The EU Court of Justice ruled today that ISPs have no obligation to filter infringing content. The litigation was brought by Scarlet Extended SA, an Internet Service Provider, and SABAM, a Belgian management company, based upon the allegation that protected works were being posted on the Internet without permission or the payment of royalties.
The question presented was summarized by the Court as follows:
By its questions, the referring court asks, in essence, whether Directives 2000/31, 2001/29, 2004/48, 95/46 and 2002/58, read together and construed in the light of the requirements stemming from the protection of the applicable fundamental rights, must be interpreted as precluding an injunction imposed on an ISP to introduce a system for filtering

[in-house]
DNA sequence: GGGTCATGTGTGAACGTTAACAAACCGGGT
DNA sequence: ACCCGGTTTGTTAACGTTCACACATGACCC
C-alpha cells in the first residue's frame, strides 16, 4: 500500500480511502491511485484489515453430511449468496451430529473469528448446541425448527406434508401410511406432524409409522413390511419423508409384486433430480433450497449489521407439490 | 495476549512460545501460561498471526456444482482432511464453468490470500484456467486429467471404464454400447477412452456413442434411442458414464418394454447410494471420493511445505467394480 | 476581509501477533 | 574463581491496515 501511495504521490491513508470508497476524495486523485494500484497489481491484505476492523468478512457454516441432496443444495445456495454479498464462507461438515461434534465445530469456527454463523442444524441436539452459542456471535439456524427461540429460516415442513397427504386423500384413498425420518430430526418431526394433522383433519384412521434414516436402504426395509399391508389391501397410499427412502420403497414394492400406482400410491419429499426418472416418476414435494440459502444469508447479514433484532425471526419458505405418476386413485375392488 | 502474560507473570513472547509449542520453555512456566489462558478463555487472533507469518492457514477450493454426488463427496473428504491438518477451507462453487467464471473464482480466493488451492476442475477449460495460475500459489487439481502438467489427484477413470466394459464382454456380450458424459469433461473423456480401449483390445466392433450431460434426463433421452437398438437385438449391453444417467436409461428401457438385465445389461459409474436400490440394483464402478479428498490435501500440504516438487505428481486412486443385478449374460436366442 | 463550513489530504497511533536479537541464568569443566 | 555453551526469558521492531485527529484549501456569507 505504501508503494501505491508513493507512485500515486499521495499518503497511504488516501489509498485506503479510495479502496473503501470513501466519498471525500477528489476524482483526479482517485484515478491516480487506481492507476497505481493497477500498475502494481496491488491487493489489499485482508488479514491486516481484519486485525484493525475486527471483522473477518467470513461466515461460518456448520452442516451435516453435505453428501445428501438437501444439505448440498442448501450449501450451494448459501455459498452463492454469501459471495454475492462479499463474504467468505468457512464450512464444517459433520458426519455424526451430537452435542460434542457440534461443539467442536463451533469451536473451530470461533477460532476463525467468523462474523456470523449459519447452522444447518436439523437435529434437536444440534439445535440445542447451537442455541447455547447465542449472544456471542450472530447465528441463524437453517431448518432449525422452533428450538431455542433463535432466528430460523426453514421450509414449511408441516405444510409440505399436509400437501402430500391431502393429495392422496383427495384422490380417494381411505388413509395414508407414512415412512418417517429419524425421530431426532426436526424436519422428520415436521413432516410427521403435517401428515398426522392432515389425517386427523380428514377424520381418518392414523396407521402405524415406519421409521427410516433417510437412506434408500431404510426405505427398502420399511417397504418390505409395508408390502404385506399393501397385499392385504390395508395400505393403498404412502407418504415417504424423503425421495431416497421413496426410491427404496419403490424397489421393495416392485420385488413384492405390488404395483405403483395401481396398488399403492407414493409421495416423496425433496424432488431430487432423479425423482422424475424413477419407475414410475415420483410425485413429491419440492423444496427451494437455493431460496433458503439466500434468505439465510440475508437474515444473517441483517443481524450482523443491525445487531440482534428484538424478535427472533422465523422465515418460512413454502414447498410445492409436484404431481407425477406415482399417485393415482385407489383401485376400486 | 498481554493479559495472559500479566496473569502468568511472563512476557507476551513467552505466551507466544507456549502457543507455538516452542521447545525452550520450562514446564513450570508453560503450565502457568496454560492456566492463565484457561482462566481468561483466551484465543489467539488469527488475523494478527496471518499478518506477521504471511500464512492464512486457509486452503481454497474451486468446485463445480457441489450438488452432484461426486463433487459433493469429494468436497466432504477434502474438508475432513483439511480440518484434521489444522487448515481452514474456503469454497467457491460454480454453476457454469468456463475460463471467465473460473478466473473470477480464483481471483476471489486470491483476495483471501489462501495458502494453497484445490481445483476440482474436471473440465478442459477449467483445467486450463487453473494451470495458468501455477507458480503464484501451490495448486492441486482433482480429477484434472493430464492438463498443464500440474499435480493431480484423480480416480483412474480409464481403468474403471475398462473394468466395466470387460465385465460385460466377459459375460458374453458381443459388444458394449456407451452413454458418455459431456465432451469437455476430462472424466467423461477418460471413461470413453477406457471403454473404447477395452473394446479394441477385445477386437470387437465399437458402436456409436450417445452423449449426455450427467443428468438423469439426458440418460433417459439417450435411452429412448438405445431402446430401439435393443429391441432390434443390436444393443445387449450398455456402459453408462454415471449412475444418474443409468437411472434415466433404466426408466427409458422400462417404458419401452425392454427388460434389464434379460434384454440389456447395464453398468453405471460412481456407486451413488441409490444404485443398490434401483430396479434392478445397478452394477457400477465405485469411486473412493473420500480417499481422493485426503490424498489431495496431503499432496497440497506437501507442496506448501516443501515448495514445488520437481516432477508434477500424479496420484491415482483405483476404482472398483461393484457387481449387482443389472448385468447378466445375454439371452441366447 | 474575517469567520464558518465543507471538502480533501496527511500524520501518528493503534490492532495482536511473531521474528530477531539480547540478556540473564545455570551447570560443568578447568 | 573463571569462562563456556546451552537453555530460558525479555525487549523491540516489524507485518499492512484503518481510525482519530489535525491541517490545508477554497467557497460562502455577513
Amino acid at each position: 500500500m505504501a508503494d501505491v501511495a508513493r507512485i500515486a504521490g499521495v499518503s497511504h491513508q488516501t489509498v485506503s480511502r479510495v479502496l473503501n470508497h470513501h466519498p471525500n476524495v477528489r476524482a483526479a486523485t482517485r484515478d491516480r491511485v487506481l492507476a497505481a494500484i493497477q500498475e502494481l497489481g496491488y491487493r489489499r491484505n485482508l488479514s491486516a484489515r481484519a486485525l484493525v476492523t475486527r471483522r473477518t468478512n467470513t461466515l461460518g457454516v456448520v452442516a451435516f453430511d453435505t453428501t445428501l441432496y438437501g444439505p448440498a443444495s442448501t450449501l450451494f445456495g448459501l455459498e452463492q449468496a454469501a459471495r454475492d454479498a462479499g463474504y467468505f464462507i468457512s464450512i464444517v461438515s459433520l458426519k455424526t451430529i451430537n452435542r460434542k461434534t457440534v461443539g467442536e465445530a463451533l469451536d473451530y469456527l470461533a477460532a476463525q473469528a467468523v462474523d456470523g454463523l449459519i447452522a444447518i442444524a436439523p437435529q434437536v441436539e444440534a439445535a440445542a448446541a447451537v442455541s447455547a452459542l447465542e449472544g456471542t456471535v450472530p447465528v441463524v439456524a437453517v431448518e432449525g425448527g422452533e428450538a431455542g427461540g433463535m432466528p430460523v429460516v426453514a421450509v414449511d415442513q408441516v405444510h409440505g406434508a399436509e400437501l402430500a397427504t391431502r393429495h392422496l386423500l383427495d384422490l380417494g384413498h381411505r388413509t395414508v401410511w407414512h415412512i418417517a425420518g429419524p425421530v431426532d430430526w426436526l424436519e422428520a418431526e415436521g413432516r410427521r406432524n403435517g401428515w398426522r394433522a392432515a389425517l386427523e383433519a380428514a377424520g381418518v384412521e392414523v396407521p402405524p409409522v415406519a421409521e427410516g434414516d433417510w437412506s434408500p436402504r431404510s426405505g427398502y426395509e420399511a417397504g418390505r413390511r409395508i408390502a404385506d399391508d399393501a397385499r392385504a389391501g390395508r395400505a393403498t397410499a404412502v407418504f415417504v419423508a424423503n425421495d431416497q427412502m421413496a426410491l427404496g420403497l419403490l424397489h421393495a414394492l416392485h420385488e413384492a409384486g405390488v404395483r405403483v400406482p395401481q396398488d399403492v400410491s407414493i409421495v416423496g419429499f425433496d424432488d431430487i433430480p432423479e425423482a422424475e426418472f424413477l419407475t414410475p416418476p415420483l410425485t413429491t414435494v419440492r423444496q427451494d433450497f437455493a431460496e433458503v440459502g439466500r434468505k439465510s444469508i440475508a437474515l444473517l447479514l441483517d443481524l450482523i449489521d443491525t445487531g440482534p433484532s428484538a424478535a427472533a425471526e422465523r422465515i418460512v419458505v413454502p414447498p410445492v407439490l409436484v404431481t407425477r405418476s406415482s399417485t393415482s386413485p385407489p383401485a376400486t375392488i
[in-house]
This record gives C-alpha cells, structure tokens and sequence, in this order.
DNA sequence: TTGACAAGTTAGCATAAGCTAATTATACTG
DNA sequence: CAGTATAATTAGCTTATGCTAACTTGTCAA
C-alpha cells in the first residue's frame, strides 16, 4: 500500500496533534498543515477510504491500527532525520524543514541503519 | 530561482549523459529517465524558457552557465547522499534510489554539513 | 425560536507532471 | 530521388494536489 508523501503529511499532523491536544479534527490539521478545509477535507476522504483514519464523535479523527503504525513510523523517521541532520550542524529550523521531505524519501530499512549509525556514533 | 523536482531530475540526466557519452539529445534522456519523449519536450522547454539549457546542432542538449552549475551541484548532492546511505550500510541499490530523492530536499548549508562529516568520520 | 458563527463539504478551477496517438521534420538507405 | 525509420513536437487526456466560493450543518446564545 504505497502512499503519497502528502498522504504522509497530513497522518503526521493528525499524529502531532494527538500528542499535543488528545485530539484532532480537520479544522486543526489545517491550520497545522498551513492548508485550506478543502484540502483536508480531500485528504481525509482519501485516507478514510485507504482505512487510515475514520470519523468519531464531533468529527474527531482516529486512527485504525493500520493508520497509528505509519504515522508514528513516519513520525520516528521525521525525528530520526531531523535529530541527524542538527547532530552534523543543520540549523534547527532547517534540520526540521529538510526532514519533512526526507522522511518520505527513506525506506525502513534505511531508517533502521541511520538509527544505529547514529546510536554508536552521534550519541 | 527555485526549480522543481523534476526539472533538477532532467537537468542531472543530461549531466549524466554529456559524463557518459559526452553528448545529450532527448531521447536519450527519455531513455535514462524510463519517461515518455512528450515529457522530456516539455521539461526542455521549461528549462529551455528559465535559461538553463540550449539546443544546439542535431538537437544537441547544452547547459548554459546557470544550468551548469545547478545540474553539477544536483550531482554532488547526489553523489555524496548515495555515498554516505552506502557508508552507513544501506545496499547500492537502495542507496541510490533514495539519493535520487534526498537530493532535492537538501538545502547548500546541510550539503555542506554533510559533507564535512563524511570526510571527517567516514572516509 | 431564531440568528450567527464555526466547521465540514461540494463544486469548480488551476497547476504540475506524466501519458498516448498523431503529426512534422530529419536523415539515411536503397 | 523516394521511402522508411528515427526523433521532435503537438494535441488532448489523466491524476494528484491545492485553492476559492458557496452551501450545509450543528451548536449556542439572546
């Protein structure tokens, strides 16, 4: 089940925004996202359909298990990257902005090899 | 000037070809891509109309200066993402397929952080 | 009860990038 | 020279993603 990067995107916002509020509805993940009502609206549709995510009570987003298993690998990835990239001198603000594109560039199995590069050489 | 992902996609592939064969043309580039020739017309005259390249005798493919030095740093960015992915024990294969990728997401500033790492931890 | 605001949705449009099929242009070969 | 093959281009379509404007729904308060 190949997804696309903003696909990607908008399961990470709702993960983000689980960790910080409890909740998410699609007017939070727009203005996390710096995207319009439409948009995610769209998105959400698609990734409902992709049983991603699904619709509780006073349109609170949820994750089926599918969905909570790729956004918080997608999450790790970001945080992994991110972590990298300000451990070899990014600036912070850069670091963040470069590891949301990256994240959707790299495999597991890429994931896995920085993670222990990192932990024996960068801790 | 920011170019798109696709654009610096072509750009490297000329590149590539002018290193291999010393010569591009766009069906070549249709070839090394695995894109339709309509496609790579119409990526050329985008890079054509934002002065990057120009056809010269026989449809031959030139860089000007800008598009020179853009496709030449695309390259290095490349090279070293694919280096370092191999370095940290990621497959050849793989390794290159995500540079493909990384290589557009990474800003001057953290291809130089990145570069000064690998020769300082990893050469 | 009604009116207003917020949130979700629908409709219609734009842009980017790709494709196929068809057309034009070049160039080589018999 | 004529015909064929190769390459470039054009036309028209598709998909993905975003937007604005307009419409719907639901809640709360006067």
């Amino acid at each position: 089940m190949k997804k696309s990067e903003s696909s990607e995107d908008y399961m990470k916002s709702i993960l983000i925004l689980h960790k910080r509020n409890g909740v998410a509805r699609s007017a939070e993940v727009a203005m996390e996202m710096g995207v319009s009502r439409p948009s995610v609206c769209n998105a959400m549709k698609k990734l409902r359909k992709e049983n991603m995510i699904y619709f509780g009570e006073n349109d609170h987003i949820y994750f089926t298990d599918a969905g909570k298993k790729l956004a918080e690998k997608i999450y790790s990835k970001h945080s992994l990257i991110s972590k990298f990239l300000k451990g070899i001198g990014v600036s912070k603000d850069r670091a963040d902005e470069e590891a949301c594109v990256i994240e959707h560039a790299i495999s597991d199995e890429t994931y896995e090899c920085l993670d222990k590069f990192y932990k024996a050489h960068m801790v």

– all electronic communications passing via its services, in particular those involving the use of peer-to-peer software;
– which applies indiscriminately to all its customers;
– as a preventive measure;
– exclusively at its expense; and
– for an unlimited period,
which is capable of identifying on that provider’s network the movement of electronic files containing a musical, cinematographic or audio-visual work in respect of which the applicant claims to hold intellectual property rights, with a view to blocking the transfer of files the sharing of which infringes copyright (‘the contested filtering system’).
Ultimately, the Court concluded that there was no general monitoring duty, particularly one that would require “general monitoring” of all communications, particularly where, as here, to do so would require active observation of all electronic communications conducted on the network of the ISP.
The full text of the decision can be found here.